'There will be fairly substantial changes to the aerodynamic components [before the first race,' explained chief designer Rory Byrne.

He added that the wing, bargeboards and rear-aero shapes are likely to be quite-different by the time Michael Schumacher powers out of the Albert Park pitlane.

The pieces will be introduced during February pre-season testing.

'Why aren't they on there?' Brawn quizzes himself. 'Because we've pushed the development of the car and we're still making the pieces.'








Rubens Vows Threat To Ferrari Teammate
Rubens Barrichello has promised to pose a threat to his championship-winning Ferrari team-mate in the race for the next Formula One crown.

'I think I've always been a challenge for him, in a way,' the Brazilian told the press at a low-key unveiling of the F2004 in Maranello on Monday.

Barrichello is still a few years younger than Michael Schumacher but he insists that he's a 'better driver today' than during his first season in scarlet.

'That was my third step in my career,' he said, 'I had Jordan and I had Stewart, I learned with them but I had to change and I think I'm doing a better job now.'

Rubens says winning only happens if you 'believe' and you 'dream.'

'You have to know you can do it,' he claims, 'and that's my status right now.'

But dreams might not be all he needs - Barrichello has Formula One's new points-system on his side, particularly as 'number-two' to 35-year-old Schumacher.

'Someone who finished third in all the races would probably have had the chance to win the championship last year,' he notes, 'so it is wide open (this year).'








Best Tires Will Win F1 Titles: Brawn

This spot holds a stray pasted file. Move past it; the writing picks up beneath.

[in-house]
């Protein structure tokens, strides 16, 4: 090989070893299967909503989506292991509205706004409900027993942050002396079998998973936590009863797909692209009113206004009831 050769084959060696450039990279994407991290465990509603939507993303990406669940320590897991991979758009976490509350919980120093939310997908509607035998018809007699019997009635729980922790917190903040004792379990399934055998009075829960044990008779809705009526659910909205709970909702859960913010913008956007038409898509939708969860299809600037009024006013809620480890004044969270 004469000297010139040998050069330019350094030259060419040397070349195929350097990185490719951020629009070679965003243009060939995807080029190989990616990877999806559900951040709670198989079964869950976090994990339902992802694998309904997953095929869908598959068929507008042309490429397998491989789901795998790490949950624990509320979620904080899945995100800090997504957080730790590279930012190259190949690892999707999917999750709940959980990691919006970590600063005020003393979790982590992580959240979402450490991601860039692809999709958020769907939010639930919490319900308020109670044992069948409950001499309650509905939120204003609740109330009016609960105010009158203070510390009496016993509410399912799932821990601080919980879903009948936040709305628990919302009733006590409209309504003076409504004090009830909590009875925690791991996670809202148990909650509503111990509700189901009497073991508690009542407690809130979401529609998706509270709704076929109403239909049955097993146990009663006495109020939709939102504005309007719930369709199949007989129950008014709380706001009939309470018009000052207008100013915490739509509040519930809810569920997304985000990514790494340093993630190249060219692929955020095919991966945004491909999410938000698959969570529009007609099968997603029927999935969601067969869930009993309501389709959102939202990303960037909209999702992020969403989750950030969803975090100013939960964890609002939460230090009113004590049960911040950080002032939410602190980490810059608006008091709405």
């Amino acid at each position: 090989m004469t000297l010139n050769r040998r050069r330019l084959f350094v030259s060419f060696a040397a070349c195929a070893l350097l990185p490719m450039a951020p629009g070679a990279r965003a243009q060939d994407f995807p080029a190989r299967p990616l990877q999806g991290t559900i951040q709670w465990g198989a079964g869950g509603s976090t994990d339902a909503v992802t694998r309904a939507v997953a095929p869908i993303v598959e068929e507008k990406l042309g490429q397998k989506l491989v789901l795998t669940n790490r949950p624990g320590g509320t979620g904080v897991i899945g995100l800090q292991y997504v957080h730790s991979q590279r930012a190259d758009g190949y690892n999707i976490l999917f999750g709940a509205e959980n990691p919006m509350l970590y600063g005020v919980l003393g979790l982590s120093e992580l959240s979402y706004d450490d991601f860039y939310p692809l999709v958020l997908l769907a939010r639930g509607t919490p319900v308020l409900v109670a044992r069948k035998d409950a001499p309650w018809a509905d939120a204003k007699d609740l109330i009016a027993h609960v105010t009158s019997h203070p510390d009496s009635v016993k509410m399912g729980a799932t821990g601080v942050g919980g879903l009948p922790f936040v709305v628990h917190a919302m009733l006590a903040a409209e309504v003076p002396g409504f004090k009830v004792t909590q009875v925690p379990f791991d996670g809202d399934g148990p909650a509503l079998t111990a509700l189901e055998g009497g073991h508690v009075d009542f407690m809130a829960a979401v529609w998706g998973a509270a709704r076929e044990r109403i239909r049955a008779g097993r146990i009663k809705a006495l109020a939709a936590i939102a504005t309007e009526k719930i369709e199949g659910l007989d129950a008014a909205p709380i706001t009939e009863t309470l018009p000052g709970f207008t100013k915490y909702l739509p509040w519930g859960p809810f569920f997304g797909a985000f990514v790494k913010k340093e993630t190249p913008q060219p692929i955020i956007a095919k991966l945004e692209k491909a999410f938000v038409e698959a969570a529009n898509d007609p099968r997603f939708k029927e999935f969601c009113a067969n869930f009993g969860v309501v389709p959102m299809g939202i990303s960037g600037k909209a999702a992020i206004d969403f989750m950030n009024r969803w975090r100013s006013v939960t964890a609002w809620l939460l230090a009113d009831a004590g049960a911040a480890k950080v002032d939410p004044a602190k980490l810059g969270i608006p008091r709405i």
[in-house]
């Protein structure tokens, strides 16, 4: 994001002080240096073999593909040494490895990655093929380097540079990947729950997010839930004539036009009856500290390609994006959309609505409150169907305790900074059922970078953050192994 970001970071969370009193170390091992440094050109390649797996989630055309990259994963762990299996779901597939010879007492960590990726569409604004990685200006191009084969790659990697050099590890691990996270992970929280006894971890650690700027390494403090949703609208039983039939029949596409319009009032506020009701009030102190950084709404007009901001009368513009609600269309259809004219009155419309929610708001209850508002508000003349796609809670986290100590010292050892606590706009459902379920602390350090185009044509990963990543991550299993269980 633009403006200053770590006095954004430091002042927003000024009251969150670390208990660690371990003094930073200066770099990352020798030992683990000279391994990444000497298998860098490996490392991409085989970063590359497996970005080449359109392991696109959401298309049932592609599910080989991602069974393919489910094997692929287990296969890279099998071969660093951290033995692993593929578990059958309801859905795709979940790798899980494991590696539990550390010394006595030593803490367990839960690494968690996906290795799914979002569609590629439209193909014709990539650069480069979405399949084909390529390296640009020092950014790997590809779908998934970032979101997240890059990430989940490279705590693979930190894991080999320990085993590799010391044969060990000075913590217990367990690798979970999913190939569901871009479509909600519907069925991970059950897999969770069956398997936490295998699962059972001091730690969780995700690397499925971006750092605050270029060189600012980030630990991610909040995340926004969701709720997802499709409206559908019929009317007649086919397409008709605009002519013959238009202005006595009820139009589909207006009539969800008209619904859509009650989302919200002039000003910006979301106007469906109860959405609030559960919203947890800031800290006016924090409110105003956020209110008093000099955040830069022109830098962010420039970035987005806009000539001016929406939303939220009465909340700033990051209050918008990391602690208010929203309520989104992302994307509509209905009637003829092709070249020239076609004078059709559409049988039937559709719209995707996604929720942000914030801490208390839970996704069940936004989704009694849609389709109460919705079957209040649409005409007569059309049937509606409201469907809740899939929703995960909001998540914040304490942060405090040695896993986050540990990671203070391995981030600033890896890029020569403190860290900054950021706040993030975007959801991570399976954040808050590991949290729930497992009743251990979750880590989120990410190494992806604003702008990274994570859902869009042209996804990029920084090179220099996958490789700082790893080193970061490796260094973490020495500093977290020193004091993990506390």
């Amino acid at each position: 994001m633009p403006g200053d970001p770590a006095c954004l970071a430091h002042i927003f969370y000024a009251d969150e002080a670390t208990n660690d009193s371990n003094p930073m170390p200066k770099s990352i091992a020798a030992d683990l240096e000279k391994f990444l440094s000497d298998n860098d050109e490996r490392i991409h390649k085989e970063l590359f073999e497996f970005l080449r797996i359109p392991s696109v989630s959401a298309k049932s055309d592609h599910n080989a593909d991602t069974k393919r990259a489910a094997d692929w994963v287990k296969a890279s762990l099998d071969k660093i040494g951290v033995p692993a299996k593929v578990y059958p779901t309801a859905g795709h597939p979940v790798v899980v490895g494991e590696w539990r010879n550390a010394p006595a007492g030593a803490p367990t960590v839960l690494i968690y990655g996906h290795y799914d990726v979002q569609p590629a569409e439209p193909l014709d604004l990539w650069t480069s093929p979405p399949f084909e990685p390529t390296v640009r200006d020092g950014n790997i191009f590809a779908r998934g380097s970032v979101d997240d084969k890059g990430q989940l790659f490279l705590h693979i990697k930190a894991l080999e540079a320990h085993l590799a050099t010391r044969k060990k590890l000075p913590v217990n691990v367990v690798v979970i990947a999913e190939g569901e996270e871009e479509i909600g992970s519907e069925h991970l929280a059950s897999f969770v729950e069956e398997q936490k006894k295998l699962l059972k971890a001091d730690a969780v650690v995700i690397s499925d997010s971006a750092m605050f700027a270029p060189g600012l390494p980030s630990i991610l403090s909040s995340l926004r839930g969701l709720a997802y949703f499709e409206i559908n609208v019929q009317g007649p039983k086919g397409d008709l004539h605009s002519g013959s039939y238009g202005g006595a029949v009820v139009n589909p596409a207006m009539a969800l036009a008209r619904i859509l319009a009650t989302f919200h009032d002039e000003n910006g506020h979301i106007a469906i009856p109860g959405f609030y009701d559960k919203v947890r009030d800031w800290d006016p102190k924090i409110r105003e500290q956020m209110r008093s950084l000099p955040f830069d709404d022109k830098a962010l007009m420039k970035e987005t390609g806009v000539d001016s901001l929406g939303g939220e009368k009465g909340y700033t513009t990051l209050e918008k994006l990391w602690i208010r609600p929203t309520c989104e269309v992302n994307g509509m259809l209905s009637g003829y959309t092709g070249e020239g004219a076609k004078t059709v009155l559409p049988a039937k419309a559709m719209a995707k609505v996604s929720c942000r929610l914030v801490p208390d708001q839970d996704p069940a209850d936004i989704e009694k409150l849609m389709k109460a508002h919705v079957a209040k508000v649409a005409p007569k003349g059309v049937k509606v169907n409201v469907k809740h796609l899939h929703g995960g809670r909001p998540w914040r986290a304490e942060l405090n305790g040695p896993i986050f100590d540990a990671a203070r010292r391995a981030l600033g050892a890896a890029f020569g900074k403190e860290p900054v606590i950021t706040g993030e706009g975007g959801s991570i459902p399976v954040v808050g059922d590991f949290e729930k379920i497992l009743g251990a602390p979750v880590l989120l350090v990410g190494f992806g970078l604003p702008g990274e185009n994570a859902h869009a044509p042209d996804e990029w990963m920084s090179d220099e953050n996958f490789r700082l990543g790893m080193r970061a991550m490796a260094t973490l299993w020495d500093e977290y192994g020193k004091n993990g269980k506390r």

Ross Brawn has admitted that tires will win this year's Formula One titles.

The technical director concluded at Monday's launch of an evolutionary-looking F2004 that Ferrari's 'most important' partnership is with Bridgestone.

'What must be understood is that no tire firm can be totally dominant,' he said.

'We will succeed or fail on the strength of our tires.'

Conventional wisdom claims that Michelin, with six manufacturer-backed teams on the books in 2004, has an early edge over its Japanese-based rival.

But 2003 champion Michael Schumacher reminded the assembled media in Maranello that last season, the victorious scarlet car bore the brand of Bridgestone.

'If I'm correct,' he smiled, 'last year I think we won both championships with those tires. So it can't be that bad.

'I think we are ready for the game and I'm as motivated as ever.'

Ross Brawn concluded that Ferrari and Bridgestone will both 'succeed together' and 'fail together. And if we fail, then we need to work harder.'








Don't Discount DC: Schumacher
Michael Schumacher won't count David Coulthard out of the chase for this year's Formula One championship - so why should the rest of the world?

Such was the gist of a message propounded by the German in Maranello yesterday as his Ferrari team prepared to defend their titles in season 2004.

'I know David gets a huge amount of flak and negative press in the UK but within the confines of the F1 paddock he is well respected,' said Schumacher.

Coulthard, after a difficult '03 - especially in qualifying - may be left without a racing home in 2005 as Juan Pablo Montoya touches down at McLaren.

Schumacher admits that DC 'didn't have the best' form last season.

'But I believe he will be one of my main rivals this season,' he asserts. 'He will be fired-up and I can't afford to write him off in terms of the fight.'

The 35-year-old reeled-off the merits of F1's Scottish veteran.

'He is always quick, totally professional, hard but fair, and an excellent driver to race against,' said Schumacher.

'He'll be determined to prove a lot of people wrong.'








Schu Expects McLaren To Challenge
Michael Schumacher expects the toughest challenge to his world championships to come from Mercedes-powered Formula One team McLaren this season.

'However, I don't know about Renault's and Williams' new cars,' said the German.

'I'm aware things can change very quickly in Formula One.'

Ferrari team-mate Rubens Barrichello, of Brazil, agrees that 2004 is likely to pose a 'tough, highly competitive' world championship confrontation.